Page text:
How to Make a Broad Upper Back Adjustment

Have you ever found it difficult to move your arms when you make a garment with a close fitting bodice, or just felt that the upper back was strained and tight? If so, you may need to make a broad upper back adjustment to your pattern. There are a few indicators that this adjustment may be of benefit to you. Do you find....
  • Tightness across the upper back?
  • Difficulty raising your arms up 90 degrees or more to the body?
  • Tightness at the front of the sleeve?
  • A high armscye (armhole) that seems too small? 
I've been making this adjustment for a while, and have mentioned it on my blog before, however I thought I should finally get around to showing how it's done as I don't think it's one of the more common adjustments although I'm sure I'm not the only one with this issue. It really was a huge source of frustration to me until I got it sorted out so I hope this will help someone else.

I'll show you 2 ways to make the adjustment. The first requires less alteration of the pattern pieces but adds a smaller amount of width: 

Method One: Adding On

Add width following the line of the armscye on the back pattern piece only. As a guide, I pivot out from the sleeve notch and would try a distance of 1/4" or 3/8" at the top first of all. A French Curve is helpful for this but you can freehand it too.

If required you can also add to the sleeve piece. You follow the curve of the back of the sleeve head to add width, going from the centre to the end of the sleeve piece. You can see from my adjustment that on this pattern I made two attempts at adding width, the first indicated by the red arrow and the second by the green arrow.

Make sure you add only to the back part of the sleeve, which is usually indicated by double notches. 

Method Two: Slash and Spread

This method involves more cutting and reassembling of the pattern piece but allows you to add more width.

Cut a section vertically from the centre point of the shoulder and across about 1 1/2"/2" under the armhole, and move out. You may need to use a bit of trial and error on this. I moved about 1" which will add 2" total to the back. This seems like a lot but on some patterns I really needed this extra width.

You will need to add to the side seam too, to graduate it back in to the body, as indicated below.

What you must bear in mind is that this method will add width to the back shoulder seam and it won't match up with the front seam. You will need to add a dart at the back shoulder to rectify this. Again, you might need to see what works for you but I found that a 3" long dart, the width of the added section, was perfect.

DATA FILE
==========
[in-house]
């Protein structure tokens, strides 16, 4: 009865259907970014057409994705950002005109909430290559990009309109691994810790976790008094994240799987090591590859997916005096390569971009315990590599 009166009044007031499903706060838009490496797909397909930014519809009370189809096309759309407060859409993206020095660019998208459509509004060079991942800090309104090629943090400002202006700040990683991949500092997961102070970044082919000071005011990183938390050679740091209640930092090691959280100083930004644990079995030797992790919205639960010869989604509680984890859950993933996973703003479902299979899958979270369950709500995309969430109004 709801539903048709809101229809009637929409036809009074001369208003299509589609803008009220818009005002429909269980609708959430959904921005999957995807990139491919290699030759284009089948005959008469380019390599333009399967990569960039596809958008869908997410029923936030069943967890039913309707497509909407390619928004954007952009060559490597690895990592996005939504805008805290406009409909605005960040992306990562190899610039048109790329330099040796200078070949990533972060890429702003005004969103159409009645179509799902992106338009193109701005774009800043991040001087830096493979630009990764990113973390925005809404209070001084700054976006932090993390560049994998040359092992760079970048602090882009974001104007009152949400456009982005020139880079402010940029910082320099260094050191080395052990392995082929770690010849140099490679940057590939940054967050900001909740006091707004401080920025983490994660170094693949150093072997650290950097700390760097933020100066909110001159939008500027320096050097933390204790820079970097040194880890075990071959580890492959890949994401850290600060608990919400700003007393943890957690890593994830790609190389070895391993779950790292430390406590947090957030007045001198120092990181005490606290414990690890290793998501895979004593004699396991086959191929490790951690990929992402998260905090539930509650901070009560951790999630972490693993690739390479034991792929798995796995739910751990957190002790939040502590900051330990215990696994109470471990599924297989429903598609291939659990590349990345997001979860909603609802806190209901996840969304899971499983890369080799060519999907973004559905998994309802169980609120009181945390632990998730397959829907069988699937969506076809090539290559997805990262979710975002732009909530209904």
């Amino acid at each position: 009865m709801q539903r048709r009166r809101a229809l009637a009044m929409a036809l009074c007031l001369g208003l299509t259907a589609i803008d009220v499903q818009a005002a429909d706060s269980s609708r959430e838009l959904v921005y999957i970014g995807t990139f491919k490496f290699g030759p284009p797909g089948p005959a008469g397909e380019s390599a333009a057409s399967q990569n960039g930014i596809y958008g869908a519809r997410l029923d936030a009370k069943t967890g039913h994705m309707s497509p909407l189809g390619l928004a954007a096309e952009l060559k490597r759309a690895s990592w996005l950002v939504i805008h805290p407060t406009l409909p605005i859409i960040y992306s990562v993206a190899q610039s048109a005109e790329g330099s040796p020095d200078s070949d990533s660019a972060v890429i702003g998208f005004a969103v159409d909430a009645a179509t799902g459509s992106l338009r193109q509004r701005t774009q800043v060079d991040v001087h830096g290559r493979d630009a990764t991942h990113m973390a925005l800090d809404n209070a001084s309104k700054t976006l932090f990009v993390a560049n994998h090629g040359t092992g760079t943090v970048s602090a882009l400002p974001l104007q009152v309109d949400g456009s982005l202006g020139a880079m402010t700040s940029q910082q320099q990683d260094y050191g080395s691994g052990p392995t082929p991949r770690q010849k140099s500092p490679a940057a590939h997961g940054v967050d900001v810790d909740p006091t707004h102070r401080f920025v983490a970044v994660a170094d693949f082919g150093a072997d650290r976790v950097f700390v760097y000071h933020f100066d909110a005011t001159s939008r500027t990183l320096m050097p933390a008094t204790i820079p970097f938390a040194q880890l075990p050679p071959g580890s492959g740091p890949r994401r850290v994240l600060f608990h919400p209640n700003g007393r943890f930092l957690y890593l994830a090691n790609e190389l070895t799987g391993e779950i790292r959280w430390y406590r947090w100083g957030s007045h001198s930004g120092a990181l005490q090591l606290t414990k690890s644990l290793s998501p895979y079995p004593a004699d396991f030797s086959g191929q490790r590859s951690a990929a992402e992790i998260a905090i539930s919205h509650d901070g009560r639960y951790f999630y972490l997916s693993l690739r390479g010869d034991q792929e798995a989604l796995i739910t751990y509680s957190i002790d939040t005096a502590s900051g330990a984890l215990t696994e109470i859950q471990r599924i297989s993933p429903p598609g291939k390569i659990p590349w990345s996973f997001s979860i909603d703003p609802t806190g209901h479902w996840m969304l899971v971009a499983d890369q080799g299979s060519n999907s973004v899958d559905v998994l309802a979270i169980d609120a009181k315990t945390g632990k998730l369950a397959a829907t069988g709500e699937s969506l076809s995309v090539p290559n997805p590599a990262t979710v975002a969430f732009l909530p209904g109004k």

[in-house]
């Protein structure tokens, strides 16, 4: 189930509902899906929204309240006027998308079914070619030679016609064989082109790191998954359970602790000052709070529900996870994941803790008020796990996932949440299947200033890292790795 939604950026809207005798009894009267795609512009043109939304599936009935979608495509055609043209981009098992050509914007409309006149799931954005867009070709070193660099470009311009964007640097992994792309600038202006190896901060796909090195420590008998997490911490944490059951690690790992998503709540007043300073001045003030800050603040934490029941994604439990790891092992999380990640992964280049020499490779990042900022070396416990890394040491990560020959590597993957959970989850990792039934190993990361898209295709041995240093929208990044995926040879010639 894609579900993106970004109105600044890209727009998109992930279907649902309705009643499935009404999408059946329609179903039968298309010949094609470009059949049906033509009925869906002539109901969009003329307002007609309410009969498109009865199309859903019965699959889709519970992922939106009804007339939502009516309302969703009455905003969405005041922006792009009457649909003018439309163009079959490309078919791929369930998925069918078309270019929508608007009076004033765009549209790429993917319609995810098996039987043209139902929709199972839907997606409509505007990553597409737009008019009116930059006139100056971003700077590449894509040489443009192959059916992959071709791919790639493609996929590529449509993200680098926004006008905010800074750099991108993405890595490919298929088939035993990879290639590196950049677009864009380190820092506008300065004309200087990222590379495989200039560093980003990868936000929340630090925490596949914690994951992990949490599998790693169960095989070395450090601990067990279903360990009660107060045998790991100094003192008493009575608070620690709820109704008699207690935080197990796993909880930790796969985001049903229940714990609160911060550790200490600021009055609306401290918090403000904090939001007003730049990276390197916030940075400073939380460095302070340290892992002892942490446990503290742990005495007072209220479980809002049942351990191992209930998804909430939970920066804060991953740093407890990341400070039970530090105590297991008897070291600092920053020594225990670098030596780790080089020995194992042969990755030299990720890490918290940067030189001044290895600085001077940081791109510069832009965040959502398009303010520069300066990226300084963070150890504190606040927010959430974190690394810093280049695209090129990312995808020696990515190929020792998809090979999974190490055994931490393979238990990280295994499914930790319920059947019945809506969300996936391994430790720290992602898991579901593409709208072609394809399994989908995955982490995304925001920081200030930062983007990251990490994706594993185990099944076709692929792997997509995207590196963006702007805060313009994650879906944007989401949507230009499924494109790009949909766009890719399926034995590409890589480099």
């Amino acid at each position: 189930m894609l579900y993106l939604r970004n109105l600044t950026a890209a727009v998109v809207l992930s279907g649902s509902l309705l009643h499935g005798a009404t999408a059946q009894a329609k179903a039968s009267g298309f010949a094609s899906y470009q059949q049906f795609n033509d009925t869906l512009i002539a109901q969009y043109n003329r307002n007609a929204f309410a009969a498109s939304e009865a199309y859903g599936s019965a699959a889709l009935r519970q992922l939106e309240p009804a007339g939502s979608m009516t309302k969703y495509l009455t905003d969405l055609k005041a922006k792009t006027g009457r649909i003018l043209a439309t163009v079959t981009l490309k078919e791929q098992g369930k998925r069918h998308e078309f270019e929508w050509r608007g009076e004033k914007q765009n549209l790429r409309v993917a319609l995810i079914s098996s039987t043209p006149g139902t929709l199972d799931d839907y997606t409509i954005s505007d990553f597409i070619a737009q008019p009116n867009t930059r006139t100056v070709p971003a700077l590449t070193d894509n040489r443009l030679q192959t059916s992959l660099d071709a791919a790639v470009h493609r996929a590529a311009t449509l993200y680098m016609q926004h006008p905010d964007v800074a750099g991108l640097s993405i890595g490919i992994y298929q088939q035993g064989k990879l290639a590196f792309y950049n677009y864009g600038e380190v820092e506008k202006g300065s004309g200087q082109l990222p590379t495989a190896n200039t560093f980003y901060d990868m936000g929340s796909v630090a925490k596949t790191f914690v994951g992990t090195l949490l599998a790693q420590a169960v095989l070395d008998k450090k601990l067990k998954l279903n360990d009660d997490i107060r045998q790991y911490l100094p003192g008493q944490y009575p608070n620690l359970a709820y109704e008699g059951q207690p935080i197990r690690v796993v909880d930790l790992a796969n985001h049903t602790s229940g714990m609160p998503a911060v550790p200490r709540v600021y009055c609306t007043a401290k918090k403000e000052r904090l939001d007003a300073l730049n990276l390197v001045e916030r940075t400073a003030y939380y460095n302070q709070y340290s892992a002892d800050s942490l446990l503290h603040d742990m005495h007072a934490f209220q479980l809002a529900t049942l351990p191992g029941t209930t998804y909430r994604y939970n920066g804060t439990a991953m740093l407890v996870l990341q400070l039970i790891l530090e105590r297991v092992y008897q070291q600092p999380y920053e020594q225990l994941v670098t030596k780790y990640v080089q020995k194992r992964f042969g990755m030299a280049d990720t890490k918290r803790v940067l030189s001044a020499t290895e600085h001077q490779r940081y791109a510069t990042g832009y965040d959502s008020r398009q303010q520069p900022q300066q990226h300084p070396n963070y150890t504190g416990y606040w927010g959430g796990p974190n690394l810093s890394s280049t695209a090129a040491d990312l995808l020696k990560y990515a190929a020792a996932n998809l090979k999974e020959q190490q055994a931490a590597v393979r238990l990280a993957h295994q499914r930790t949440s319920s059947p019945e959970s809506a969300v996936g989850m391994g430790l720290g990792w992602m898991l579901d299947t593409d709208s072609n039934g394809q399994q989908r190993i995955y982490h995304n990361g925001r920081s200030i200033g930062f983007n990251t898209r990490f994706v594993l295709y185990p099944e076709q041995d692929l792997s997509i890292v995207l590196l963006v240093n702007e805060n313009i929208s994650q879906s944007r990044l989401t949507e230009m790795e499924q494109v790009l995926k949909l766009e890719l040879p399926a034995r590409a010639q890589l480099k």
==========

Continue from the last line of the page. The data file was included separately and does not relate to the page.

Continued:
This method is great if you are broad only in the upper back. If you are generally broad in the back, you can just slash all the way down vertically from shoulder seam to garment hem which saves having to graduate in at the side.

Result = Freedom!!! You'll be able to move your arms and not feel as if your seams are straining!

You can see that my alterations were made on a pdf pattern which has been printed on regular thickness paper so it's easy to add on paper pieces. You may wish to use an appropriate weight paper if making additions onto regular pattern tissue or ideally trace the pattern piece to make adjustments and then once you're sure you've got them right, retrace a lovely new piece.

I found that this type of adjustment took a bit of trial and error to find out exactly how much to add. On this pattern shown, I ended up using all three types of adjustment.

I hope that's clear - let me know in the comments or by email if you have any questions.

I'm linking this up with Sew Grateful Week at My Happy Sewing Place.
My Happy Sewing Place
K x


  1. That's interesting, never heard of one of those before. I spend most of my time making FBAs o.O

    1. I hope it's useful, I've not tried any bust adjustments before but they seem more common that broad upper back issues anyway!

  2. great - thanks kerry! i can often get away without this but i have found i definitely need it with sewaholic patterns (i guess they are smaller on the top!)

    1. I think you're right, I've not had any success with the Alma blouse which I really wanted to make because it was crazily tight across the back

  3. Ooooh I need to do this on the banksia top pattern I have. I thought it was a FBA I needed but I think it was probably this instead as the FBA made it too big...!

  4. It's not an issue I've come across, but worth bearing in mind. Thanks for this!

  5. Yep, I've got this problem as well. I haven't tackled it yet, but it's become increasingly apparent to me it's an adjustment I need to make. Thanks for posting!

  6. Thank you. Thank you. Thank you. I thought I was just a freak K xXx

    1. You're so welcome - I'm delighted that this is helpful to you.

  7. This is great, thank you! I've had this problem a few times with things with longer sleeves & I don't think it's a huge adjustment I need to make, just a little one to make it more comfortable to move my arms. Thanks for the know how!

  8. Thank you for this! I realised the same thing recently that i need to make broad upper back adjustments to everything and I've been putting it off because I was confused by the options. This is really clear.

  9. I think this is exactly what I need! Using it for the Archer shirt -- which has a yoke. Just lined the pieces up and slashed together. Fingers crossed for a better fit.

  10. This is exactly what I need for a broad back. Thanks so much. Please add me to your list to receive your blog

  11. Great info, thanks! I have used your first method and it has been moderately sucessful. Next time I have the opportunity, I'm going to use the second method, the slash one. Nice to have pictures to visualize the process.


Thanks for reading and commenting - I love to hear what you have to say